China had “total control” of North Korea, Donald Trump claimed in a CNN interview – there would be nothing to eat in North Korea without China. If you go by statistics, Trump appears to have a point.

From 2009 to 2011, North Korean exports (imports) to (from) China rose from 348 mn (1.47 bn) USD to 2.5 bn (3.7 bn) USD. In total, North Korea’s exports (imports) reached a value of 3.7 bn (4.3 bn) USD.2) Even after a contraction of North Koran-Chinese trade in 2014 and 2015 to 2.3 bn (2.6 bn) USD by 2015, there’s hardly a way to reject the notion of North Korean dependence on China.

North Korea also depends on China in military terms. An American-led attack on Pyongyang – be it to occupy the North, be it for the sake of “regime change”, is hardly conceivable – directly or indirectly, Beijing’s nuclear umbrella protects the regime.

All the same, it is wrong to believe that Beijing wielded substantial influence over Pyongyang’s behavior. Neither economic nor military support from Beijing has been able to satisfy Pyongyang. Given Chinese reform and opening up “to the West”, or to international markets, since 1978, China’s leaders are considered weaklings by North Korean peers, despite some private-economy tries of their own. To consider oneself an economic or military dwarf, but a giant of ideological purity vis-à-vis China has some tradition in Korea.

That China has joined several initiatives – resolutions and sanctions – against North Korea hasn’t been a confidence-building measure for the neighbor and ally either.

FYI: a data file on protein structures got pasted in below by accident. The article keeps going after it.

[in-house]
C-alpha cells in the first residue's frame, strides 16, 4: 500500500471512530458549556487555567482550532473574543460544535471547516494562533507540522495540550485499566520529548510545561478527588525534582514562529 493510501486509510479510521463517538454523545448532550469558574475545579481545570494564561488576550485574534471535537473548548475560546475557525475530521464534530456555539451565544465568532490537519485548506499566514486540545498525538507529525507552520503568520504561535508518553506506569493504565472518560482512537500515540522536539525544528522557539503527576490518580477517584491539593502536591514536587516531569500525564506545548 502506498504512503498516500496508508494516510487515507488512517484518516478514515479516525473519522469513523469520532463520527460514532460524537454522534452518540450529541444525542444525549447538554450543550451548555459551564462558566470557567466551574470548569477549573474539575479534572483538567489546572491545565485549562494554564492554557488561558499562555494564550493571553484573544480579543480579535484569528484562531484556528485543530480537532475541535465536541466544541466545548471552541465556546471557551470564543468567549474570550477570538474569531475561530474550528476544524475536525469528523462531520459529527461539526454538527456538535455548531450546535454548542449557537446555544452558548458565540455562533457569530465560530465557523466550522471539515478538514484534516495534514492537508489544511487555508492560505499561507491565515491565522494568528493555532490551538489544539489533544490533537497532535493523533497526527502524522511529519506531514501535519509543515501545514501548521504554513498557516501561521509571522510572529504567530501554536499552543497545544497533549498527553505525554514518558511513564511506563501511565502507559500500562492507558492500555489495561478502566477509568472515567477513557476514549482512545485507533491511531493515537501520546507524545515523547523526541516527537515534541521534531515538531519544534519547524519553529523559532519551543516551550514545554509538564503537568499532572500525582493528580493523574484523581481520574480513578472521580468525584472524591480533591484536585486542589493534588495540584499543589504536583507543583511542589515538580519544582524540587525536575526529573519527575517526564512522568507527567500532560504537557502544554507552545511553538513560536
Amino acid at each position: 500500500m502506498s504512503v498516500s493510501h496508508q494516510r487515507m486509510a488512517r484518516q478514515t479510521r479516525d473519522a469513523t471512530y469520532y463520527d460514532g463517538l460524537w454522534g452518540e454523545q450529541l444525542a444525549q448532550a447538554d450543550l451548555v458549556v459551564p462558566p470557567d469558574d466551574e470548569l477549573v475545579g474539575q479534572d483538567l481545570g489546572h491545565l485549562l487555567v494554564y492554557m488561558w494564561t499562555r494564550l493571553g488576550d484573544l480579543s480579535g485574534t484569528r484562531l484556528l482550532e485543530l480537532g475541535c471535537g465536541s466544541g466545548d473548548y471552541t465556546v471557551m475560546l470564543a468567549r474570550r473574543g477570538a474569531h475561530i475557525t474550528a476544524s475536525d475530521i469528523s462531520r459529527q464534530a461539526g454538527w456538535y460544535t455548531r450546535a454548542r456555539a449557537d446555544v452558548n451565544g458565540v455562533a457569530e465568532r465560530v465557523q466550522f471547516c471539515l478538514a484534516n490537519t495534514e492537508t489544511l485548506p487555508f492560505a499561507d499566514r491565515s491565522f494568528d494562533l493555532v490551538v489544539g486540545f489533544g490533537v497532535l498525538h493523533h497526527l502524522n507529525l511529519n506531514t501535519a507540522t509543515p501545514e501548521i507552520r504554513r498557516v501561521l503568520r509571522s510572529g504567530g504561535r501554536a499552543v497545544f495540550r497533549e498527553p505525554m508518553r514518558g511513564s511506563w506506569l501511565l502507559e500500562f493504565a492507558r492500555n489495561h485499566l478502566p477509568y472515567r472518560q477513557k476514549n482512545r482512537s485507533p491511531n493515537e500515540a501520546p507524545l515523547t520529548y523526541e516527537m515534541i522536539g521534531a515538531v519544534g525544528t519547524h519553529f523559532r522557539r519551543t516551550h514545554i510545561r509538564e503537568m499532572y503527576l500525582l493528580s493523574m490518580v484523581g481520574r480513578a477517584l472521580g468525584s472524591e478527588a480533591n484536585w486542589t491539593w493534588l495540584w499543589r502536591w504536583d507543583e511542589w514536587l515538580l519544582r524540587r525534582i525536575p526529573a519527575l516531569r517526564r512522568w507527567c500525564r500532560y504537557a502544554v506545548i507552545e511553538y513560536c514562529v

That Pyongyang, under these circumstances, keeps striving for nuclear arms, come what may, is only logical – at least by the regime’s own interest –, and not negotiable, unless the regime falls. There are no conceivable guarantees – be it from Beijing, be it from Washington – that could make the North Korean political class abandon their nuclear goal.

American-Chinese Relations

No matter if there ever was or wasn’t a Western “guarantee” to the former USSR not to expand NATO eastward: a precondition for any feasible arrangement of that kind – in east or west – would be a situation where all parties involved would see themselves in a position to enter a non-aligned status, or to maintain one. There is no way that this could currently be done in East Asia. Even as there is no structure comparable to NATO in East Asia – and South-East Asia, for that matter -, none of China’s neighbors will discard the option to play America and China off against one another, thus increasing its own leeway – neither North Korea as China’s current “ally”, nor any other state within the former Chinese imperial state’s range of influence. And neither America nor China – strategic rivals of one another – would abandon the option to establish or to maintain alliances in Asia, based on partnership or on hegemony.

If the North Korean regime collapsed, there would be no guarantees for China that a North Korean power vacuum wouldn’t be filled by South Korea and the United States. And if China invaded Korea’s north preemptively, it wouldn’t only violate its own attitude of non-interference, but it would risk war, or at least a crash in its economic relations with America and many other countries. Not least, a Chinese invasion would harden an antagonism against China that already exists among former tributary states.

From China’s perspective, there is therefore no convincing alternative to the incumbent North Korean regime. The status quo costs less than any conceivable alternative scenario.

America knows that, too, and a newly lected president Trump would get real very quickly, or America would lose a great deal of influence in the region.


Last week’s developments will be most frustrating for the South Korean government, particularly for president Park. Her public-support rate will hardly depend on national reunification drawing closer, but it will depend on a reasonably relaxed co-existence with the North, including at least a few fields of cooperation, as has been the case in the Kaesong Industrial Park. The South Korean opposition’s accusations against the government to have stopped production carelessly or intentionally, it’s exactly because levelling such accusations can damage the government’s reputation with the electorate.